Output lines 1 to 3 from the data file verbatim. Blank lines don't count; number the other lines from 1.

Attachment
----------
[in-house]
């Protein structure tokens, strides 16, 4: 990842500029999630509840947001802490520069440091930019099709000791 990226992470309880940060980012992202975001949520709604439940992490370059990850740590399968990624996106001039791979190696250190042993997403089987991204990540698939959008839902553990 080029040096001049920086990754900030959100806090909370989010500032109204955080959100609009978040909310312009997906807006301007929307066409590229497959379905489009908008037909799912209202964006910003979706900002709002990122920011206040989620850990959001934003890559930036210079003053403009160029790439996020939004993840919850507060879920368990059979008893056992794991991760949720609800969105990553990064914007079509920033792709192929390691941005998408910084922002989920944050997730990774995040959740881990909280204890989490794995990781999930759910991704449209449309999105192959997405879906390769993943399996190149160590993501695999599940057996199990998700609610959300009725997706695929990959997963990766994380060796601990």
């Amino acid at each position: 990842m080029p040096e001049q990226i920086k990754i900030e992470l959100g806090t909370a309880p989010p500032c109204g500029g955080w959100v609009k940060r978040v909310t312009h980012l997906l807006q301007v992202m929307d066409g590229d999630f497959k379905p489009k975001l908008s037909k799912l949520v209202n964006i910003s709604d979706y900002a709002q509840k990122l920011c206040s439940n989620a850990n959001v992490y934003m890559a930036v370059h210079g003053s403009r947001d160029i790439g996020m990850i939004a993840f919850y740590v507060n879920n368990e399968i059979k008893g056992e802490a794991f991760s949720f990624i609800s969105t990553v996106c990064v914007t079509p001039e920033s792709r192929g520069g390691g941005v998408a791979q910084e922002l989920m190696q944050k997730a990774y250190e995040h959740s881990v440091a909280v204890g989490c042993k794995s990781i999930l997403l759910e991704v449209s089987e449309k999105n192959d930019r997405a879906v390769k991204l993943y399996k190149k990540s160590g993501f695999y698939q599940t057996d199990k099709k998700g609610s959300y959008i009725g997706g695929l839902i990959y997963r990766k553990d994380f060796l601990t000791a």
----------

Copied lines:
[in-house]
């Protein structure tokens, strides 16, 4: 990842500029999630509840947001802490520069440091930019099709000791 990226992470309880940060980012992202975001949520709604439940992490370059990850740590399968990624996106001039791979190696250190042993997403089987991204990540698939959008839902553990 080029040096001049920086990754900030959100806090909370989010500032109204955080959100609009978040909310312009997906807006301007929307066409590229497959379905489009908008037909799912209202964006910003979706900002709002990122920011206040989620850990959001934003890559930036210079003053403009160029790439996020939004993840919850507060879920368990059979008893056992794991991760949720609800969105990553990064914007079509920033792709192929390691941005998408910084922002989920944050997730990774995040959740881990909280204890989490794995990781999930759910991704449209449309999105192959997405879906390769993943399996190149160590993501695999599940057996199990998700609610959300009725997706695929990959997963990766994380060796601990």
């Amino acid at each position: 990842m080029p040096e001049q990226i920086k990754i900030e992470l959100g806090t909370a309880p989010p500032c109204g500029g955080w959100v609009k940060r978040v909310t312009h980012l997906l807006q301007v992202m929307d066409g590229d999630f497959k379905p489009k975001l908008s037909k799912l949520v209202n964006i910003s709604d979706y900002a709002q509840k990122l920011c206040s439940n989620a850990n959001v992490y934003m890559a930036v370059h210079g003053s403009r947001d160029i790439g996020m990850i939004a993840f919850y740590v507060n879920n368990e399968i059979k008893g056992e802490a794991f991760s949720f990624i609800s969105t990553v996106c990064v914007t079509p001039e920033s792709r192929g520069g390691g941005v998408a791979q910084e922002l989920m190696q944050k997730a990774y250190e995040h959740s881990v440091a909280v204890g989490c042993k794995s990781i999930l997403l759910e991704v449209s089987e449309k999105n192959d930019r997405a879906v390769k991204l993943y399996k190149k990540s160590g993501f695999y698939q599940t057996d199990k099709k998700g609610s959300y959008i009725g997706g695929l839902i990959y997963r990766k553990d994380f060796l601990t000791a």